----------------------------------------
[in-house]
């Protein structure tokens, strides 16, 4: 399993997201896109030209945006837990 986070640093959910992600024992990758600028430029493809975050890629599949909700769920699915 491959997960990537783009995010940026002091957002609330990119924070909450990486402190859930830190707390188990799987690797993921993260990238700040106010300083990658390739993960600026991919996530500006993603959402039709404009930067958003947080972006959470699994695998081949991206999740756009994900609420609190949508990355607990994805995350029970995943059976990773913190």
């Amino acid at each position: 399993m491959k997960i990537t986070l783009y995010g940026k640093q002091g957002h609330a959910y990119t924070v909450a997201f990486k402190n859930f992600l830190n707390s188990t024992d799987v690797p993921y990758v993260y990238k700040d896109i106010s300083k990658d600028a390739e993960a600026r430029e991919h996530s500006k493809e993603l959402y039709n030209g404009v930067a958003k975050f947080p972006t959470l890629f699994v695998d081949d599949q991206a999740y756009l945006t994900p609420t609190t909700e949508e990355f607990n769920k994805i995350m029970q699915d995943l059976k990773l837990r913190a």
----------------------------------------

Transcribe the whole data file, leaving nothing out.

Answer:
[in-house]
């Protein structure tokens, strides 16, 4: 399993997201896109030209945006837990 986070640093959910992600024992990758600028430029493809975050890629599949909700769920699915 491959997960990537783009995010940026002091957002609330990119924070909450990486402190859930830190707390188990799987690797993921993260990238700040106010300083990658390739993960600026991919996530500006993603959402039709404009930067958003947080972006959470699994695998081949991206999740756009994900609420609190949508990355607990994805995350029970995943059976990773913190």
């Amino acid at each position: 399993m491959k997960i990537t986070l783009y995010g940026k640093q002091g957002h609330a959910y990119t924070v909450a997201f990486k402190n859930f992600l830190n707390s188990t024992d799987v690797p993921y990758v993260y990238k700040d896109i106010s300083k990658d600028a390739e993960a600026r430029e991919h996530s500006k493809e993603l959402y039709n030209g404009v930067a958003k975050f947080p972006t959470l890629f699994v695998d081949d599949q991206a999740y756009l945006t994900p609420t609190t909700e949508e990355f607990n769920k994805i995350m029970q699915d995943l059976k990773l837990r913190a």